Partnership For New York City Survey Shows Much Higher Number Of Workers Plan To Be Back At Their Desks In September
NEW YORK (CBSNewYork) -- There are signs of hope on the road to reopening. A new survey finds more office workers than originally thought are expected to be back in the city this fall.
Lunchtime on Park Avenue in Midtown actually looked lively on Tuesday. Men and women in business attire walked the streets, many working in office buildings. Some who spoke to CBS2's Andrea Grymes said they were thrilled to be back in the Big Apple.
"I love it! It's great to get out of the house," Midtown office worker Harry Grand said.
READ MORE: When Will Office Workers Return To Manhattan? 'It May Never Reach The Same Level,' Says One Expert
It's not nearly back to pre-pandemic levels, but is slowly moving in the right direction, said Kathryn Wylde of the Partnership for New York City.
"Now, at least we have a forward momentum that we have not had for the past 15 months," Wylde said.
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The nonprofit, which represents business leaders and employers, just released results from its latest "Return to Office Survey."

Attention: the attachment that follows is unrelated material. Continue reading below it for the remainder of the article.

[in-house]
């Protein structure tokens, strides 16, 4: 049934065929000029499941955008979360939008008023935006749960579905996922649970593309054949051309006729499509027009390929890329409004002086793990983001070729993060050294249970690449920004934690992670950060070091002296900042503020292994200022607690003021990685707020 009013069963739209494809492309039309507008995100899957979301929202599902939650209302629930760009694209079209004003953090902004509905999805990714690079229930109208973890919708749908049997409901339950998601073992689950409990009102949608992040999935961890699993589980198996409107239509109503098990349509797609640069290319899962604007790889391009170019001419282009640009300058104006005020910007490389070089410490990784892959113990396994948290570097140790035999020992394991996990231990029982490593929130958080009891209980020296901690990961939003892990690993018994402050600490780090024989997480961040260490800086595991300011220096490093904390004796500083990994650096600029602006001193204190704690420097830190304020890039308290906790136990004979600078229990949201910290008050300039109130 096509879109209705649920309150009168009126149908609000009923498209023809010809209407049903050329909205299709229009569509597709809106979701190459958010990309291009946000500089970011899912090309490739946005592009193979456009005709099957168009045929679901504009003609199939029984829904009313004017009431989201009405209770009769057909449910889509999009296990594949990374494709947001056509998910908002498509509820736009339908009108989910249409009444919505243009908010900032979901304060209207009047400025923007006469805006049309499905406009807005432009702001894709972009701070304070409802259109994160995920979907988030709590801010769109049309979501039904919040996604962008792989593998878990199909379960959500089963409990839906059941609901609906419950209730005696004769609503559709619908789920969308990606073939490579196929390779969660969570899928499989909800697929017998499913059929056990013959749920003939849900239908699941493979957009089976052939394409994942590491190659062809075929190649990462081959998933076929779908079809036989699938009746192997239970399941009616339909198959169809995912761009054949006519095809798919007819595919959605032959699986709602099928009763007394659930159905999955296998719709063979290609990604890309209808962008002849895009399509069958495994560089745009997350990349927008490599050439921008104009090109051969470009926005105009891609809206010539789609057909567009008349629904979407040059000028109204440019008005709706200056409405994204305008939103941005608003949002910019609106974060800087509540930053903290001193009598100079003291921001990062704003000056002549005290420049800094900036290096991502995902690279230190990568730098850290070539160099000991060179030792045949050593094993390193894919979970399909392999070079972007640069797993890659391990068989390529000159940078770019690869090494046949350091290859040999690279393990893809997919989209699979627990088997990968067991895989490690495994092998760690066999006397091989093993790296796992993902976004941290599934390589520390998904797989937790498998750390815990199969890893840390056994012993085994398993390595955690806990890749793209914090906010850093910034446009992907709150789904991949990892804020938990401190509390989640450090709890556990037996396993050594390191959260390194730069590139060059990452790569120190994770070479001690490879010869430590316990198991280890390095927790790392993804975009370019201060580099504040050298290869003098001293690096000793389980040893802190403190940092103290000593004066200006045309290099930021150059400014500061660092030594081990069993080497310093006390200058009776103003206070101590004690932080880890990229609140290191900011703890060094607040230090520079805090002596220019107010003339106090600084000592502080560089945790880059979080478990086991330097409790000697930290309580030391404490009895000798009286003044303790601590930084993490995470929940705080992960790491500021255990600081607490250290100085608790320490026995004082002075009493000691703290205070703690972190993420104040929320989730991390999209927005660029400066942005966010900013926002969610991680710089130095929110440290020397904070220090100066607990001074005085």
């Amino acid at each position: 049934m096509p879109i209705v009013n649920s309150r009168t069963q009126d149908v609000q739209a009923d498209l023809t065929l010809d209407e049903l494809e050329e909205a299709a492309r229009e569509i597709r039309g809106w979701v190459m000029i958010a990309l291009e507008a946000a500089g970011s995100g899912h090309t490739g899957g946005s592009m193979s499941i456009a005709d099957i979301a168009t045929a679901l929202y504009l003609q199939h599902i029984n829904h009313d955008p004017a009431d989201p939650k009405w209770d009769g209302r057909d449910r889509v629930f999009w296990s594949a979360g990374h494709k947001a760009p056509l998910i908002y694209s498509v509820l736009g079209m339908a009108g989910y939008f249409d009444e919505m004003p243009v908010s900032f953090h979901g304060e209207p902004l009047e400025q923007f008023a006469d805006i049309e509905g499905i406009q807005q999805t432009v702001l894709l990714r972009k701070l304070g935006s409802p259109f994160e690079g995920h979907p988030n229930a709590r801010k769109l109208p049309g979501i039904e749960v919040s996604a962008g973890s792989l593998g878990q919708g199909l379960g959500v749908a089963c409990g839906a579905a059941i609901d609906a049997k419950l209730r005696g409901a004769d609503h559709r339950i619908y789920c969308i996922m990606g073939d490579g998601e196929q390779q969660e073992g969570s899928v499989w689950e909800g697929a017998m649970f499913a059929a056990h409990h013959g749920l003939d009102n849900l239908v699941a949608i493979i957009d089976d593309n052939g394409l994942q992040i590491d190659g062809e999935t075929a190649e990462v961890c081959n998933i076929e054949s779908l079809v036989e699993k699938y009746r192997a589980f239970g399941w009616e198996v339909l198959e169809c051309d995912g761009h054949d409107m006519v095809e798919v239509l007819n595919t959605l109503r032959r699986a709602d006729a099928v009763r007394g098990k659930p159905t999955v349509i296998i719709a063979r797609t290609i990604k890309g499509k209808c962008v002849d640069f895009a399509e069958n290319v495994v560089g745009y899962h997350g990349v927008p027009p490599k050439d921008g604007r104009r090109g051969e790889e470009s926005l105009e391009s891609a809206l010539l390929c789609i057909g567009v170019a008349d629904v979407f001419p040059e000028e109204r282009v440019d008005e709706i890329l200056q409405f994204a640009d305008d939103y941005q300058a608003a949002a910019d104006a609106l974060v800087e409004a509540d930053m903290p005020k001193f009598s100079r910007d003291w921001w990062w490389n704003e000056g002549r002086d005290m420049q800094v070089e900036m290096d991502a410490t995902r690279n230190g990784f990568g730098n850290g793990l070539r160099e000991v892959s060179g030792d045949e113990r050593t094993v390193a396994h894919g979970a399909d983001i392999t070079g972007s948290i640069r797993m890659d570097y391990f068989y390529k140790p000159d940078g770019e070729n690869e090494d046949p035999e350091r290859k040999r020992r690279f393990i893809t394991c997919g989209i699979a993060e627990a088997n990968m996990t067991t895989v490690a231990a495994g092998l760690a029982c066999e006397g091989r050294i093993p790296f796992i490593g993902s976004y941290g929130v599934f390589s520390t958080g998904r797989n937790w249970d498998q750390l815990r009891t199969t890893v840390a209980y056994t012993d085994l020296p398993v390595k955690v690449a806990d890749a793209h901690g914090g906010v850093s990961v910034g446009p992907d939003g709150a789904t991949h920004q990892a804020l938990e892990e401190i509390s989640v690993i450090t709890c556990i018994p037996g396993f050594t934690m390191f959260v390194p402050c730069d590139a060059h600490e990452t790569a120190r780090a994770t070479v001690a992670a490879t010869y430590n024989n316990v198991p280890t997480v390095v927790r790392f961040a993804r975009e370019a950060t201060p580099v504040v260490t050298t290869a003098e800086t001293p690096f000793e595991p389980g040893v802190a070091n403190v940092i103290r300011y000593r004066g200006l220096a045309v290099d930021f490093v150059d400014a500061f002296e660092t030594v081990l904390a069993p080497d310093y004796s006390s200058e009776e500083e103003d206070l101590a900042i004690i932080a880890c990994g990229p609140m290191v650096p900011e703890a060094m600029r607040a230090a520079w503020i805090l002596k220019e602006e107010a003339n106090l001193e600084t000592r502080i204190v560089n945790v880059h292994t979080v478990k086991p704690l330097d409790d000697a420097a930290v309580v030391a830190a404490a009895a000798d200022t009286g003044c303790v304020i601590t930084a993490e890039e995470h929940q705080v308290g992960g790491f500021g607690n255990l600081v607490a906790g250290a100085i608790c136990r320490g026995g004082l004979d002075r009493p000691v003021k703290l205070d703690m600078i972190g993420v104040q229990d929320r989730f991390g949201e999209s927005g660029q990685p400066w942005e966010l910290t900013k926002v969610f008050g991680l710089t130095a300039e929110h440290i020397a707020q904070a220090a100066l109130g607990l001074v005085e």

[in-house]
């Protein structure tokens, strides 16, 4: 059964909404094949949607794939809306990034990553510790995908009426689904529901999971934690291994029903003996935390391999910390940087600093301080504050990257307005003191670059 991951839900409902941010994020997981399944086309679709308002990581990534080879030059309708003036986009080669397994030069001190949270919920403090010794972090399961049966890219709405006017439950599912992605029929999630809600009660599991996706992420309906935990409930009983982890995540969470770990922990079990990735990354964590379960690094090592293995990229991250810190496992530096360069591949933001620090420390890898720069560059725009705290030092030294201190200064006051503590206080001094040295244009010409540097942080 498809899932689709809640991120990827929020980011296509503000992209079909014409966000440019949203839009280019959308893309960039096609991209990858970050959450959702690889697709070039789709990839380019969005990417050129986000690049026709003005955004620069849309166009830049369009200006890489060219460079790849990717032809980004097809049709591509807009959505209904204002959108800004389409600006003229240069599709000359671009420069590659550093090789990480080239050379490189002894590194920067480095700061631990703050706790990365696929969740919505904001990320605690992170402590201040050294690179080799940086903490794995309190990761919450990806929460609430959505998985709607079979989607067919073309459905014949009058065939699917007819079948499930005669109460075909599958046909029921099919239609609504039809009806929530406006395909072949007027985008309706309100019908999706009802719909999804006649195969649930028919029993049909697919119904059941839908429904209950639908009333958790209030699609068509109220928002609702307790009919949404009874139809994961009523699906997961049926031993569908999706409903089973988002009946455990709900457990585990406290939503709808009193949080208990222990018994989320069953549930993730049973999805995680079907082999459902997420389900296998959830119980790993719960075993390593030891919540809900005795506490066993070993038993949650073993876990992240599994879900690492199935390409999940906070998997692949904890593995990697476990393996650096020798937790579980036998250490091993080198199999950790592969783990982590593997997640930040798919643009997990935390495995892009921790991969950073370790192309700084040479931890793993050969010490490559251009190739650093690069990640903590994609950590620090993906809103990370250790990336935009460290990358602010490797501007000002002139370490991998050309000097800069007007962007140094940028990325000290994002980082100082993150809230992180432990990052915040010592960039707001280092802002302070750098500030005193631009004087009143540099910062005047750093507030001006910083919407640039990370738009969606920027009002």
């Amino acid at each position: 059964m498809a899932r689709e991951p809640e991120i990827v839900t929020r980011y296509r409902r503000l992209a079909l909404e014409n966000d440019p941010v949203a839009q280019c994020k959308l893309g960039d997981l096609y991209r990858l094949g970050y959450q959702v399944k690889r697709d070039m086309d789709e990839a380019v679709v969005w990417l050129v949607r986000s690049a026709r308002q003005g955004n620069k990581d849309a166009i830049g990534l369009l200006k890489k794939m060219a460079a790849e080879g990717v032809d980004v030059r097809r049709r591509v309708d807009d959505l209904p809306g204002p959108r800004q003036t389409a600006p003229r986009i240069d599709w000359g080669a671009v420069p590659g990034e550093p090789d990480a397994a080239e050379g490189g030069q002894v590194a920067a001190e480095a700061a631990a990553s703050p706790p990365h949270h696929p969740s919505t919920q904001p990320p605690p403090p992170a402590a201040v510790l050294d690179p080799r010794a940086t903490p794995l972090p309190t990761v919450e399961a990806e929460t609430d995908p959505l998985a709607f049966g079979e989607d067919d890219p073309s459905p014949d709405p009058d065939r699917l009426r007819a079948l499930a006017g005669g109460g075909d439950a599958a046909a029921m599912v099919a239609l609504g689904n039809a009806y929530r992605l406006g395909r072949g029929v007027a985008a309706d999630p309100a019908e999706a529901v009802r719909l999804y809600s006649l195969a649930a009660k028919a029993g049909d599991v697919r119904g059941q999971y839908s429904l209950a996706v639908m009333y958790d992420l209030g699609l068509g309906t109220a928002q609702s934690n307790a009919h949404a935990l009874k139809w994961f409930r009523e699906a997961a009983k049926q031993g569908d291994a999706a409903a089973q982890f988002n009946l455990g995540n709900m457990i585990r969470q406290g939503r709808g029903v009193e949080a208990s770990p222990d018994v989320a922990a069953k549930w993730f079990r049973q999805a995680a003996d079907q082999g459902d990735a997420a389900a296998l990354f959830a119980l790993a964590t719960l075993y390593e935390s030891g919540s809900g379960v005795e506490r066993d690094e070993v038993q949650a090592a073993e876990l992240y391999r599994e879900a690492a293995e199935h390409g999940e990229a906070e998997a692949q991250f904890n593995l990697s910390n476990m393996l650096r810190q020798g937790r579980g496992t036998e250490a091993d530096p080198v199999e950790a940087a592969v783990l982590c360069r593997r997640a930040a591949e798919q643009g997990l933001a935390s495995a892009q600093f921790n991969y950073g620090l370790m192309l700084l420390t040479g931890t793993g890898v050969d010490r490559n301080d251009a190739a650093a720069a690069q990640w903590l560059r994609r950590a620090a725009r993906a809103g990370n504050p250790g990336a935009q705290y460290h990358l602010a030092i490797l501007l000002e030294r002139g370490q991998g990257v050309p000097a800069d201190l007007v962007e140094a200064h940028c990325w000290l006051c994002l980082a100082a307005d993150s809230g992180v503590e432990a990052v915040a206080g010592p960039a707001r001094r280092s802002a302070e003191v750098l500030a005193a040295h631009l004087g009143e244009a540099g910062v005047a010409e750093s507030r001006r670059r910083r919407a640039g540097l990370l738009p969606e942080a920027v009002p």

It found 62% of workers will be back at their desks in September -- most three days a week. That's a jump from its March survey, when only 45% of employees were expected.
Wylde credits the COVID-19 vaccine for the higher projection.
"Getting people back is good for business, number one. Two, it's essential for small business and the revitalization of neighborhoods," Wylde said.
Midtown food truck Uncle Gussy's sees that ripple effect first hand, and is grateful for any increase in customers.
When asked if business is picking up, a worker said, "Yes, little by little."
Worker Gabe Marans said he is grateful for his new normal -- both home and office work.
"The office is for collaboration. It's for people to be together, to be excited, to tap into that culture. I'm really happy to be back, and I'm happy to be back part of the time, not all of the time," Marans said.
For office workers like Diane Johnson, working from home could never quite compare.
"It's really amazing. There's lines now at Sweet Green. There's lines at Chopt. There's lines everyplace," Johnson said.
The survey found while many employees are still concerned about COVID-19, there's an uptick in concern about public safety with returning to the office, especially in the subways.
The Partnership for New York City says prior to the pandemic Manhattan had 1 million office workers. Now, only 12% of them have returned.
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